Evidence that mTORC2 inhibition is detrimental, by Dudley Lamming

Rapamycin, when taking at high doses on a continual basis, is known to eventually start to inhibit mTORC2. One of the results of ongoing mTORC2 inhibition is immune system suppression (while this is considered a feature, not a bug, in organ transplant patients, in anti-aging its definitely a “bug” (negative). Research also suggests that mTORC2 inhibition shortens healthspan and lifespan in animals.

These are the reasons why, for rapamycin in anti-aging, we typically take rapamycin on a pulsed dosing schedule (e.g. once per week or once every two weeks).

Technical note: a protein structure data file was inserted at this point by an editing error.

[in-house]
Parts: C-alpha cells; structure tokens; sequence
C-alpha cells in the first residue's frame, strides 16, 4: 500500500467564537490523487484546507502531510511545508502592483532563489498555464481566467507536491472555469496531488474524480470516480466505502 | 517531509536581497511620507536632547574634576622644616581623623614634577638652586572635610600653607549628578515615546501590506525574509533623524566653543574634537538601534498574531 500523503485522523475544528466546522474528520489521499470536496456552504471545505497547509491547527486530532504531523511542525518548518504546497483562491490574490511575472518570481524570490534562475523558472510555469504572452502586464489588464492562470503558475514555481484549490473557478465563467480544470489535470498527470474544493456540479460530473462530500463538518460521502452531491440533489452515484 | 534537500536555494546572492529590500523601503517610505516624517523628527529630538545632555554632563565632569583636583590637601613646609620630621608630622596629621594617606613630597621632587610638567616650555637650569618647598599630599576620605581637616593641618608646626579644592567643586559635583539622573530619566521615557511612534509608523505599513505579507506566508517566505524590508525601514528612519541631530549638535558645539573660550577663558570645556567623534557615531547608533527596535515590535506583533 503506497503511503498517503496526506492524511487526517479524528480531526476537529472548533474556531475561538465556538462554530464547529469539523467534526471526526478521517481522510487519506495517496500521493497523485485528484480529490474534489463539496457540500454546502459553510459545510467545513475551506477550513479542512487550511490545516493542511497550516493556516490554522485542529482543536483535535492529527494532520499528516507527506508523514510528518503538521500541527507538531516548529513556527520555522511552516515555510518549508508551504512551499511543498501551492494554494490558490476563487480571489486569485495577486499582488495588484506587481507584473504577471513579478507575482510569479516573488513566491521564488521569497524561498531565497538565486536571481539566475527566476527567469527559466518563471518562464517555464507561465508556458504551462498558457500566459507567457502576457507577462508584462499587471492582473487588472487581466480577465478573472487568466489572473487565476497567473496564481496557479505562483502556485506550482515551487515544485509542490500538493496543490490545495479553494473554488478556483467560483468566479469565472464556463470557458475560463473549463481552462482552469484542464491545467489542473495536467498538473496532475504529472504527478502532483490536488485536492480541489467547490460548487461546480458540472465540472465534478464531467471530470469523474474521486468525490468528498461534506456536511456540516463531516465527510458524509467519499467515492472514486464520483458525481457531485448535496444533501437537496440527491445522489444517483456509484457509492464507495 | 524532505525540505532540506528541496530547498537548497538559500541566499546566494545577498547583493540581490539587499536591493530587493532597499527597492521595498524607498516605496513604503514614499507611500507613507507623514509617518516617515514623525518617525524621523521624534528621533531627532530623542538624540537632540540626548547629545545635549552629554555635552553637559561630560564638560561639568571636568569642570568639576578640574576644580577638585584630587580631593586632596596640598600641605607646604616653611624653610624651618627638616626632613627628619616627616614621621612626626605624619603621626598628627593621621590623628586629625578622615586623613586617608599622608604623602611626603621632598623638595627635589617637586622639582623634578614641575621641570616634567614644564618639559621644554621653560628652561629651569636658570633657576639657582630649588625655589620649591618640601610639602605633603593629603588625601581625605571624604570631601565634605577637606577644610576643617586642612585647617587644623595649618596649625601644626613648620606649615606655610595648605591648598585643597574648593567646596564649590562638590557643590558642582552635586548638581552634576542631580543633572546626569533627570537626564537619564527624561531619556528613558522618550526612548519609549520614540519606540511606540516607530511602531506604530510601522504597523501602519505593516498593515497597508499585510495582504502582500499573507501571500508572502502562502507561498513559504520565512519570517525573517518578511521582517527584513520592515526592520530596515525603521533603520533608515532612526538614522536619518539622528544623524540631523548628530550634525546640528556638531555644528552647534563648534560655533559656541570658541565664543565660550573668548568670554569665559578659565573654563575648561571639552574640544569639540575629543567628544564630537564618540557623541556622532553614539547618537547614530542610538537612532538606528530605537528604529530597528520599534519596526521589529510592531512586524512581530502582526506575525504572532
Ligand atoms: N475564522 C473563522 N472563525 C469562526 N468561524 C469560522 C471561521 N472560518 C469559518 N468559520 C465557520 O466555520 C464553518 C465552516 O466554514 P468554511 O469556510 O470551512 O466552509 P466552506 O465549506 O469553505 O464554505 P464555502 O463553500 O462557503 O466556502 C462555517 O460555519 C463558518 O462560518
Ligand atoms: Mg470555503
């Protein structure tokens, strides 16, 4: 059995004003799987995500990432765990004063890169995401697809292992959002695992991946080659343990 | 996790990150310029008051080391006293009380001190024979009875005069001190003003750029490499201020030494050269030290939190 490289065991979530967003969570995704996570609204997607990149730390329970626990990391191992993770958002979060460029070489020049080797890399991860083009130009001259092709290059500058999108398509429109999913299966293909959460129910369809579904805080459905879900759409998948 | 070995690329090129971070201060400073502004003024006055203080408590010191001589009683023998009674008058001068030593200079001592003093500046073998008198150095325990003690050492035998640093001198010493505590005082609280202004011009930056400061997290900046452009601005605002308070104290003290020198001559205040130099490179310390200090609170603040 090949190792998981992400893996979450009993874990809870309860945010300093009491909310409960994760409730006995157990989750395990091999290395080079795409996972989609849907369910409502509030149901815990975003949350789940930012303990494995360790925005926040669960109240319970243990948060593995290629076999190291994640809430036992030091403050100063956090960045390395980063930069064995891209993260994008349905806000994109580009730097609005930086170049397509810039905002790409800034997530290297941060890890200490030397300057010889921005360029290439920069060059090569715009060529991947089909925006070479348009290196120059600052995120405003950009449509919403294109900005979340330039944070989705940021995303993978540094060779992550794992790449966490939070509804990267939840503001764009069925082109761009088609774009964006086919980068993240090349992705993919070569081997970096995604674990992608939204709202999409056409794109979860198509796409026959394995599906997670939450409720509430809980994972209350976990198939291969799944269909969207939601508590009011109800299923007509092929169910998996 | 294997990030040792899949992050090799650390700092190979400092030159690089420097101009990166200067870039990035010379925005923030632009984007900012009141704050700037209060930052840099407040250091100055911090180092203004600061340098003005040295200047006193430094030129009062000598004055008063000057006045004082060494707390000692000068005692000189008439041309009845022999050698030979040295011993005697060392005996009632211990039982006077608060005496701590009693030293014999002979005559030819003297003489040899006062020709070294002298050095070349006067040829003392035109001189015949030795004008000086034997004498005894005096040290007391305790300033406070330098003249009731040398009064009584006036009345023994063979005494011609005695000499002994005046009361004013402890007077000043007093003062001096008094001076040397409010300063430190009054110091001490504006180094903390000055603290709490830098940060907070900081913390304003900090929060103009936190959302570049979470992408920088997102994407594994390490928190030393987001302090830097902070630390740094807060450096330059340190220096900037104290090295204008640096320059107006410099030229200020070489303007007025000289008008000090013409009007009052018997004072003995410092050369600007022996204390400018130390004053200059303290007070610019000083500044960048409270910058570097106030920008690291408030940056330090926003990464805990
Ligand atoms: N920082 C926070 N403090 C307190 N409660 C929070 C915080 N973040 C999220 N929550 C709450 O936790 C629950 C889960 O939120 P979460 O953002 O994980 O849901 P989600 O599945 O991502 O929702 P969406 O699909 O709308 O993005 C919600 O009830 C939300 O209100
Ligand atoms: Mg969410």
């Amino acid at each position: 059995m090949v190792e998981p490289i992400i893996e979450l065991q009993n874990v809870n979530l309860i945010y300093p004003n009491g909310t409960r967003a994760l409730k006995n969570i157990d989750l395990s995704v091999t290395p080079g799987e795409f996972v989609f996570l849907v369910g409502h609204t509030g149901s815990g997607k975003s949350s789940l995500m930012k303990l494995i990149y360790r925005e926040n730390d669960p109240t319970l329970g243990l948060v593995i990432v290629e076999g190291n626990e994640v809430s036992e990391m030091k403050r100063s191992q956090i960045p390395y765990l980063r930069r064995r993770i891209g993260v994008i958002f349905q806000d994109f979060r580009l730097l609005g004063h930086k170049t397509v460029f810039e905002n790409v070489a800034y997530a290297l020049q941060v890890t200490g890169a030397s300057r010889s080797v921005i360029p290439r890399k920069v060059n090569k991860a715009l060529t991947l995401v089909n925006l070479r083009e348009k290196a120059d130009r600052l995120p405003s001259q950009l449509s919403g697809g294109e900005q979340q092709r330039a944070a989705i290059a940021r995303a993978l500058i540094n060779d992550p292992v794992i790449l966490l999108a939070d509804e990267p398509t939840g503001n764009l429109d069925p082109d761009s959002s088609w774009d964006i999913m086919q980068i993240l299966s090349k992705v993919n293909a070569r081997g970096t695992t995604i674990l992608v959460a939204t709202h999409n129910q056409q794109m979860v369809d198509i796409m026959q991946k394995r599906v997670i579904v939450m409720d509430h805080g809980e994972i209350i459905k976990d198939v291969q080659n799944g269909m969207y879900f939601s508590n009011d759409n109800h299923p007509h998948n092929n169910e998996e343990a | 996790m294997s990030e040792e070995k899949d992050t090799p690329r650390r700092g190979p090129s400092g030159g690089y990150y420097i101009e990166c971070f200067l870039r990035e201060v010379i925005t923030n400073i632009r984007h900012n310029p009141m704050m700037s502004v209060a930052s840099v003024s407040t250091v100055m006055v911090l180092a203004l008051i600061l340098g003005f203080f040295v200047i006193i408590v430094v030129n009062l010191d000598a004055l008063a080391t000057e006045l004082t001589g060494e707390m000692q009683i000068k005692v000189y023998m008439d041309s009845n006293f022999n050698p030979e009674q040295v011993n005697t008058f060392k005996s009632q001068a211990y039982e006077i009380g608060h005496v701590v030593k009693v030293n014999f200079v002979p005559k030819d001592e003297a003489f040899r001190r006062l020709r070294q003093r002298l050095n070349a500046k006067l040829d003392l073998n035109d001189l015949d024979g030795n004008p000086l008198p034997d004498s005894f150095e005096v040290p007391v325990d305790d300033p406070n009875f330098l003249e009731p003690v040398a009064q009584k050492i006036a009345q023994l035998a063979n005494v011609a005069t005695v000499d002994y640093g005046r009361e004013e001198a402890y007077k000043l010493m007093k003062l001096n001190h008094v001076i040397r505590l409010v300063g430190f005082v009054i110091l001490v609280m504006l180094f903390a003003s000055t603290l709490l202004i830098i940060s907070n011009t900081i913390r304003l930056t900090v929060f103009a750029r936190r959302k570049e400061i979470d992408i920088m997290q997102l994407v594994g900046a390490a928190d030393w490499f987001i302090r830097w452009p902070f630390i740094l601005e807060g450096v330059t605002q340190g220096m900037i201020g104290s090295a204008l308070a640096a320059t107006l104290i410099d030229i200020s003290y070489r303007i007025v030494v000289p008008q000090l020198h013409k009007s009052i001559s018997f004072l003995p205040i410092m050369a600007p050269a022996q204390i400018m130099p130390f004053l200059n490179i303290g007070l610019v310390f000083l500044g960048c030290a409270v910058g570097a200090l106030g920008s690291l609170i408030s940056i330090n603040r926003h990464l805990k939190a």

Here is a twitter thread where one of the leading researchers on rapamycin and mTOR outlines the evidence on mTORC2 inhibition:

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He also seems to say the jury is still out on whether all mTORC2 inhibition is detrimental, and there is plenty more to learn about the many downsides.

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And today:

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Lamming has developed new rapalogs that ONLY target mTORC1.

“DL001 inhibits mTORC1 signaling without impairing glucose homeostasis and with substantially reduced or no side effects on lipid metabolism and the immune system”

But they are a long way from FDA approval…